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The Story of Philosophy

 Author: Will Durant  Category: Biography  Published: January 1, 1926  Language: English  File Size: 26.1 MB  Tags: BiographyClassicsHistoryNonfictionPhilosophyPsychologyReferenceScienceUnfinished |  Download PDF


The Story of Philosophy by Will Durant, traces the lives and ideas of several prominent Western philosophers including Plato, Spinoza, Kant, and Nietzsche. Each philosopher was influenced by his historical context, personal history, and philosophical predecessors.

Famous Quotes:

To speak ill of others is a dishonest way of praising ourselves.

We are what we repeatedly do. Excellence, then, is not an act, but a habit.

Civilization is not inherited; it has to be learned and earned by each generation anew.

Education is a progressive discovery of our own ignorance.

We are often forced to grow when we least expect it.

The greatest nations have all acted like gangsters and the smallest like gentlemen.

Nature uses innocence to seduce us; philosophy, to console us; and vice to drive us mad.

A man of genius is beyond all temporal bonds.

The tragedy of civilization is that the cost of civilization must always be pretty high.

No passion can long hold out against attack, or even honest inquiry.

The knowledge of the past stays with us, while the hope of the future departs.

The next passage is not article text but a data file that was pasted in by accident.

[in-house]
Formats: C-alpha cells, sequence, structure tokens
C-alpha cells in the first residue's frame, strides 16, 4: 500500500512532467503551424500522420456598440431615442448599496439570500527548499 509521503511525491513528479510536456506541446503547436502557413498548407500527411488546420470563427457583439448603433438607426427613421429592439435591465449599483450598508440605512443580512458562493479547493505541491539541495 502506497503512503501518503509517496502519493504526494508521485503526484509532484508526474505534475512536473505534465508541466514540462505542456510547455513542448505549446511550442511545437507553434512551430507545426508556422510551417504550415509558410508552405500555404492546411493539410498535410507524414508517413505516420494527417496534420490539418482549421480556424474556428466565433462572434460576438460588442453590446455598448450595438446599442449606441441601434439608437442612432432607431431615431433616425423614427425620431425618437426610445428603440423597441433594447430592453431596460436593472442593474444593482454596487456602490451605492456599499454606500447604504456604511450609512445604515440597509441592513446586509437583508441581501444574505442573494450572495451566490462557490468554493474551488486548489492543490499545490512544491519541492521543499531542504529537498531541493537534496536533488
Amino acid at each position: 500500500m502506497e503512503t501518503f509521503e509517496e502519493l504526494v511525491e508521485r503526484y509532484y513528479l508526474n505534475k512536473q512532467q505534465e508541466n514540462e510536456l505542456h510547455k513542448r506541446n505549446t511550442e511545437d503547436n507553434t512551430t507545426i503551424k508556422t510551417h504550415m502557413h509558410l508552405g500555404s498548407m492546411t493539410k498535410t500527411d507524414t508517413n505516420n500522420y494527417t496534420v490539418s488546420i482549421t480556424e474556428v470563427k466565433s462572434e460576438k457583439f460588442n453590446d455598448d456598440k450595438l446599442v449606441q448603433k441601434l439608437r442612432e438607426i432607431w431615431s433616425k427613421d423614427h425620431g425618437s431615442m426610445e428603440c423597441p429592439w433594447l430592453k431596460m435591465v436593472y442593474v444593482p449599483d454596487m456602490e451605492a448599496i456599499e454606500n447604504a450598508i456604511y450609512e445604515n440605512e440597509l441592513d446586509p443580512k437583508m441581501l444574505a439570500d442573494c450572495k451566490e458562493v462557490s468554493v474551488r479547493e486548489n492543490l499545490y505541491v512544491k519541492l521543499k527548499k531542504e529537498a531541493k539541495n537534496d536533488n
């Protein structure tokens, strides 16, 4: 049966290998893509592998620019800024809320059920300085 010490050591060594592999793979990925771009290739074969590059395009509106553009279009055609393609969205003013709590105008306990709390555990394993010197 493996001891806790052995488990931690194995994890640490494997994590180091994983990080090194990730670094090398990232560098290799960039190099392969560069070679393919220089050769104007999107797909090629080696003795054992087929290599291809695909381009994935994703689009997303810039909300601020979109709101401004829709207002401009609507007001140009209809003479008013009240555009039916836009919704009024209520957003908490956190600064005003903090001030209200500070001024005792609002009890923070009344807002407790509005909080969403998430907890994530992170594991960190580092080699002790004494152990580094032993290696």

The permanent temptation of life is to confuse dreams with realities.

The measure of a civilization is how it treats its weakest members.

Beautiful lines:

The love of liberty is the love of others; the love of power is the love of ourselves.

The first condition of progress is the removal of censorship.

Every science begins as philosophy and ends as art.

True love is inexhaustible. The more you give, the more you have.

The function of education is to teach one to think intensively and critically.

The ability to think for one’s self depends upon one’s ability to master the elements of information and knowledge.

The greatest question in the world is not ‘Where did we come from?’ but ‘Where are we going?’

Morality is individual. Sin is social.

The imagination is the aorta of all literature.

The primary function of every living organism is the presupposition of its offspring.

Literature is the music of the intellect, and poetry is the singing of the heart.

All civilization begins in conquest; all end in sloth and superstition.

We are lonely at birth, and we are lonely at death. Our chief companions through life are contradictory.

A great man is always willing to be little.

Great ages are marked chiefly by great failures.

The essence of civilization is the consecration of human power to the service of human progress.

The conflict between science and religion is unnecessary. They belong to different realms and have different purposes.